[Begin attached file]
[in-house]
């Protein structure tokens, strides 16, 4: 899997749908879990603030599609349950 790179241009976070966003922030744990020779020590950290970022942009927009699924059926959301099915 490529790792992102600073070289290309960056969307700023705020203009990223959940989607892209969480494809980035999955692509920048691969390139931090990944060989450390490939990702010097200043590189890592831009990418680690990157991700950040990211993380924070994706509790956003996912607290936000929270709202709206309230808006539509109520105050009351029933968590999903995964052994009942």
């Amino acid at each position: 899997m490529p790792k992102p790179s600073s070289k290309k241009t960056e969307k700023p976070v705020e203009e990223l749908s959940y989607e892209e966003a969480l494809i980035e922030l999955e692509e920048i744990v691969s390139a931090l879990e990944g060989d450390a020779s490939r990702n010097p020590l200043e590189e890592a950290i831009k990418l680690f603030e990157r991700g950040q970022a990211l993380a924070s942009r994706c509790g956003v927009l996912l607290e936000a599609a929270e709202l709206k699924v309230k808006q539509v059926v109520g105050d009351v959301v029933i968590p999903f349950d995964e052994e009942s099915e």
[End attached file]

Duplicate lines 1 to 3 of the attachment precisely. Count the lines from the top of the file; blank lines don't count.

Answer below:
[in-house]
């Protein structure tokens, strides 16, 4: 899997749908879990603030599609349950 790179241009976070966003922030744990020779020590950290970022942009927009699924059926959301099915 490529790792992102600073070289290309960056969307700023705020203009990223959940989607892209969480494809980035999955692509920048691969390139931090990944060989450390490939990702010097200043590189890592831009990418680690990157991700950040990211993380924070994706509790956003996912607290936000929270709202709206309230808006539509109520105050009351029933968590999903995964052994009942």
């Amino acid at each position: 899997m490529p790792k992102p790179s600073s070289k290309k241009t960056e969307k700023p976070v705020e203009e990223l749908s959940y989607e892209e966003a969480l494809i980035e922030l999955e692509e920048i744990v691969s390139a931090l879990e990944g060989d450390a020779s490939r990702n010097p020590l200043e590189e890592a950290i831009k990418l680690f603030e990157r991700g950040q970022a990211l993380a924070s942009r994706c509790g956003v927009l996912l607290e936000a599609a929270e709202l709206k699924v309230k808006q539509v059926v109520g105050d009351v959301v029933i968590p999903f349950d995964e052994e009942s099915e």